- Eastern Islamic Art
Egypt or Syria, Mamluk period, ca. 1354-61
This mosque lamp is within the formal and decorative canons for such pieces: a wide body with six suspension rings for chains and generally bearing an inscription revealing the name and title of the sultan who commissioned the piece. In this case, it was al-Nasir Hasan, who reigned from 1347-1351 and 1354-1362.
The verse on Divine Light (Qur’an 35:24) appears on the neck, interrupted by the sultan’s epigraphic emblem in three medallions.
The mosque lamps that were commissioned by sultans and emirs for mosques and mausoleums, mainly in Cairo and Damascus, were particularly outstanding during the Mamluk period (1250-1517) due to their gilding and enamelled decoration. This technique, which was developed in Syria and Egypt in the late twelfth or early thirteenth century, is considered to be one of Islamic art’s main contributions to the art of glass.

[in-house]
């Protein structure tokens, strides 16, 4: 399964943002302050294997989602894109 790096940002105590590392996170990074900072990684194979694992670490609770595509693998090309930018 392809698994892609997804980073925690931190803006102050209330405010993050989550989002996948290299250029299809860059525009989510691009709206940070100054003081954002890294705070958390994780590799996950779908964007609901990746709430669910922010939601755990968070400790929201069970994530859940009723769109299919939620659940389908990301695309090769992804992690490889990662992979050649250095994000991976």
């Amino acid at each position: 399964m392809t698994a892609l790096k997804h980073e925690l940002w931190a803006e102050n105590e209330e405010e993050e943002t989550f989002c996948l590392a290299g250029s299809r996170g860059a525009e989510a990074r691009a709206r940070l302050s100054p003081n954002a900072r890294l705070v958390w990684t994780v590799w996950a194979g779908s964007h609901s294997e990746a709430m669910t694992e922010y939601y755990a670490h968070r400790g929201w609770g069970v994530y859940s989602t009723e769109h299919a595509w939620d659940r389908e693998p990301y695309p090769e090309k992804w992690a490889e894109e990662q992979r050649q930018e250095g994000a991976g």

Unknown. Probably an exchange or gift.
Rona Goffen (ed.) – Museums discovered: The Calouste Gulbenkian Museum, Fort Lauderdale, Florida, 1995, p. 182-183, colourpl.
Queiroz Ribeiro e Hallett 1999
Maria Queiroz Ribeiro, e Jessica Hallett – Os Vidros da Dinastia Mameluca no Museu Calouste Gulbenkian / Mamluk Glass in the Calouste Gulbenkian Museum, Lisbon, Calouste Gulbenkian Museum, 1999, p. 81-83, 114-115, no. 5, colourpls.